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New Bedford Whaleboat by PJG - FINISHED - Model Shipways - 1:16 - First nautical build

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I started this boat last Fall before I was a member here so I’m actually somewhere in the neighborhood of 80% finished. It's my first nautical build so what might appear to be lightning fast construction is really just a lot of catching up on already completed steps. When I get to the stuff I’m doing now you’ll notice a rather dramatic slow-down!  My photos of the early stages of the build are hit and miss and the quality leaves a lot to be desired. It's casual documentation at best. Fortunately, lots of good logs for this boat are already available on this forum so all the nitty-gritty of actual construction techniques have been covered quite thoroughly by far more accomplished builders than I. While this build log certainly isn’t necessary in terms of critical new information, I thought it would be a good opportunity to get familiar with actively using the forum and share some of the things I did differently on my build. My next build log (1:32 Amati Fifie) will be a much more professional endeavor with photos from my “real” camera rather than a phone…I promise! 

 

 

Thoughts on the kit:

 

If you plan to build this kit entirely from what’s in the box, you should be able to get reasonably good results. My kit was missing a few items but nothing I couldn’t make myself so I didn’t pursue replacements. Other than the planks and building jig, I didn’t use much of the die-cut material provided in the kit. Given that I was looking for a little more “texture” out of my weathered boat than the smooth basswood the kit provided, I turned to my bottomless supply of scraps from various projects I’ve done over the years. I wasn’t overly excited about the look of the rope that came with the kit given what an important part of the overall visual impact it has on a boat of this scale (or any scale really) so I opted for the excellent stuff available from Syren Ship Models instead. It’s a dramatic improvement for such a small investment. This kit comes with 6 sheets of what I consider clear/excellent plans and Ronnberg’s book “To Build a Whaleboat” which is half instruction manual and half a history of the whaleboat in general. For me, these items alone are worth the cost of the kit.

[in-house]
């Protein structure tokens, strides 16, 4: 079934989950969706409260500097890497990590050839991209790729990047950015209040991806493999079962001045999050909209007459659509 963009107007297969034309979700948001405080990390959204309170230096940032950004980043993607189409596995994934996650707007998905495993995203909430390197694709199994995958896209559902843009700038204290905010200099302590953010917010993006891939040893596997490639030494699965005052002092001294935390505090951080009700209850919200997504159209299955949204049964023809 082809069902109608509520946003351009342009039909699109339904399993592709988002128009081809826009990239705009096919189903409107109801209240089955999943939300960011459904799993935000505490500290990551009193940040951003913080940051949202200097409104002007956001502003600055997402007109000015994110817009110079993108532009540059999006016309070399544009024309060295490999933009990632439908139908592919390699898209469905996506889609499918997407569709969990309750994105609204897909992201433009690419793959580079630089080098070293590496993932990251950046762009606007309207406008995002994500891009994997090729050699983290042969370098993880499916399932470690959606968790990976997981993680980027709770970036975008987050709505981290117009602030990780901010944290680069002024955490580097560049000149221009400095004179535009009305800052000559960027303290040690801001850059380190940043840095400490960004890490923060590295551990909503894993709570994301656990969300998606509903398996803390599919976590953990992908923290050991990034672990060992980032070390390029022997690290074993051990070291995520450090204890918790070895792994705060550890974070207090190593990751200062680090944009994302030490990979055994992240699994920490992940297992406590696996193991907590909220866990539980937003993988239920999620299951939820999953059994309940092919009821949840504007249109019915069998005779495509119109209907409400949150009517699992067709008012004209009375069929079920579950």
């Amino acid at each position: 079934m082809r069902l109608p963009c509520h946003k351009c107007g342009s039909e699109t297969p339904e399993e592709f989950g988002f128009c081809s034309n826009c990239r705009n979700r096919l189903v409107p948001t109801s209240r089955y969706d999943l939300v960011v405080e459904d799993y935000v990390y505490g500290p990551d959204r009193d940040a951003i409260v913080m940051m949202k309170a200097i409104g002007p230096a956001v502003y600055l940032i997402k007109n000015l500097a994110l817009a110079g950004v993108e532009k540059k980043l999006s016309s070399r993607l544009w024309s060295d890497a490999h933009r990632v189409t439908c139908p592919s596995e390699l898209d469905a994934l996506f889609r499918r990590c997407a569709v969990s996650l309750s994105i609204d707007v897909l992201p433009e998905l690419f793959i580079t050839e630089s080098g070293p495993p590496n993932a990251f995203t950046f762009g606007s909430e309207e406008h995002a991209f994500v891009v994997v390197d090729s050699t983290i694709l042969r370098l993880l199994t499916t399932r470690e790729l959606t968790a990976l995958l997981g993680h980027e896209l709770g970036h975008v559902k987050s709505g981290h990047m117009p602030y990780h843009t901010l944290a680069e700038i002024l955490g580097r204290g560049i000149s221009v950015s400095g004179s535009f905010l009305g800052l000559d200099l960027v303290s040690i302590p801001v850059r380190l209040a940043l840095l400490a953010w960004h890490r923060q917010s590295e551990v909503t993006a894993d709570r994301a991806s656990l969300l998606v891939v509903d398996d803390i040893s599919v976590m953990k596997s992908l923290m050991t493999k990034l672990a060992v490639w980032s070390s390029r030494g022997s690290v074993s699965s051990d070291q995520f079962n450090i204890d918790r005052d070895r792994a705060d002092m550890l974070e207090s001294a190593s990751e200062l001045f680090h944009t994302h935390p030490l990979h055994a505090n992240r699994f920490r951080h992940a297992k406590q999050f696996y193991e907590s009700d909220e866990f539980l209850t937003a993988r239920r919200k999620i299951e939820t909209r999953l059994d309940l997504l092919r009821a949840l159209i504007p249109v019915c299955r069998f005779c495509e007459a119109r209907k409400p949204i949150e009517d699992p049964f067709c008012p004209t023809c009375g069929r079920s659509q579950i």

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I was a little surprised that Model Shipways used such a crudely built version of the boat on the box cover. It doesn't come close to accurately representing the quality of the kit and really would have made me think twice about my purchase if I had seen it in person. Your results will most definitely be far better than what you see on the box!

 

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6 sheets of wonderfully detailed plans. 

 

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Ronnberg's excellent instruction book.

 

The building jig: